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Digital divide

Facebook opens up Internet.org to developers, responding to net neutrality advocates

Chris Daniels, Facebook's VP for Internet.org, says Facebook isn't picking the web winners through the initiative.

Facebook announced on Monday that its Internet.org app, which offers some websites for free, without data charges, is being opened up to developers. “Our goal with Internet.org is to work with as many developers and entrepreneurs as possible to extend the benefits of connectivity to diverse, local communities,"  Facebook founder Mark Zuckerberg wrote in a blog post. "To do this, we’re going to offer services through Internet.org in a way that’s more transparent and inclusive.”

The lack of transparency and inclusiveness was among the criticisms that net neutrality activists have made about Internet.org, which is available in India through Reliance Communications on Android phones. In an interview at Facebook’s New Delhi office, Chris Daniels, Facebook’s vice president of product for Internet.org, explained why he believes Monday's announcement is significant.

What are the changes you are announcing today to Internet.org?
This is an important step we are taking, opening up Internet.org. This does two things. One, it invites developers to join, which we heard they want to. Two, it gives consumers more choice, which we heard they want as well.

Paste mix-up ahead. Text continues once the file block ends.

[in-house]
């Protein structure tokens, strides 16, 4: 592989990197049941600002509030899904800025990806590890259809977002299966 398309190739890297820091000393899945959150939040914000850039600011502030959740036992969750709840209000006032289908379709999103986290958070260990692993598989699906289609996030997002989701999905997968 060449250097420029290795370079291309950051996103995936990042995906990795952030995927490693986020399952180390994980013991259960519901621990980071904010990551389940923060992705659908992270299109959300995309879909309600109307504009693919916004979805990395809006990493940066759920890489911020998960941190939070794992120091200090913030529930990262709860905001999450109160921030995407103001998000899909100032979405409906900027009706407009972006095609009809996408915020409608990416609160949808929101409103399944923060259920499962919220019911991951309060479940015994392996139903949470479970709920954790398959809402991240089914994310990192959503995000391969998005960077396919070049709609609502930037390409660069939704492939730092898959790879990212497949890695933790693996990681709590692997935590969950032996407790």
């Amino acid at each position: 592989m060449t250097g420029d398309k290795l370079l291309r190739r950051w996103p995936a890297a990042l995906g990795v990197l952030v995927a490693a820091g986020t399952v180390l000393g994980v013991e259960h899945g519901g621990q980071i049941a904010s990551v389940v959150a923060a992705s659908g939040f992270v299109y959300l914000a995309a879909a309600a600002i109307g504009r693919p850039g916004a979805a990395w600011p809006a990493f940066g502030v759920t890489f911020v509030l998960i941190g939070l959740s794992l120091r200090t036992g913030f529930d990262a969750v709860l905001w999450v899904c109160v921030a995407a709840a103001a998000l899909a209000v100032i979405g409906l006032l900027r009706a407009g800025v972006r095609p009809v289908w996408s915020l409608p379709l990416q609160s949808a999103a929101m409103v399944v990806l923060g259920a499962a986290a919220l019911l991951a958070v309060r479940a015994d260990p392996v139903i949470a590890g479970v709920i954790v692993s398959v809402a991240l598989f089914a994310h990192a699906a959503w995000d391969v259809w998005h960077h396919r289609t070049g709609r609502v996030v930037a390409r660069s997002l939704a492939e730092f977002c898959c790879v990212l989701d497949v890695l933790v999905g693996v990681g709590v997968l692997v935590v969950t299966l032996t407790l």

How does it work?
If you are a developer and you have a service, you can join Internet.org if you comply with the principles we will soon publish. The process of joining the platform consists of three principles. The first is, it should encourage people to explore the broader internet. You may have links to other sites from your site, so the people are encouraged to explore beyond the basic services. Second is that you must develop a simpler version of your service to be a free basic service.

The second principle is around efficiency. This model has to work for the operators and for the business model. We need things that are data efficient on the network. Services like video or high-resolution photos aren't going to be a god fit in a free, basic service.

The third principle is a set of technical guidelines. These are technical requirements in order to zero-rate the traffic. These include guidelines such as https protocol can't be included, neither can javascript.

Currently there are around 30-odd sites on Internet.org in India. Opening it up and inviting developers could mean there could be a lot more sites on the platform. Are the operators going to be happy about this?
It has to work for operators in the long-term. What we believe though is that giving consumers more choice will make them experience some of these basic services that are valuable to them and then they can go on to explore the broader internet. When they do that, they will pay for the data, and that does work for the operator.

Is this move to open up Internet.org to developers in response to the net neutrality debate in India, as part of which Internet.org has been widely criticised as violating net neutrality principles?
We always wanted to provide more basic services as part of Internet.org. It was part of our long-term roadmap. The debate here certainly accelerated our plans. The debate also gave us an opportunity to go to all the constituents of the debate and hear how they see Internet.org, the benefits they see from it and the concerns people have about it.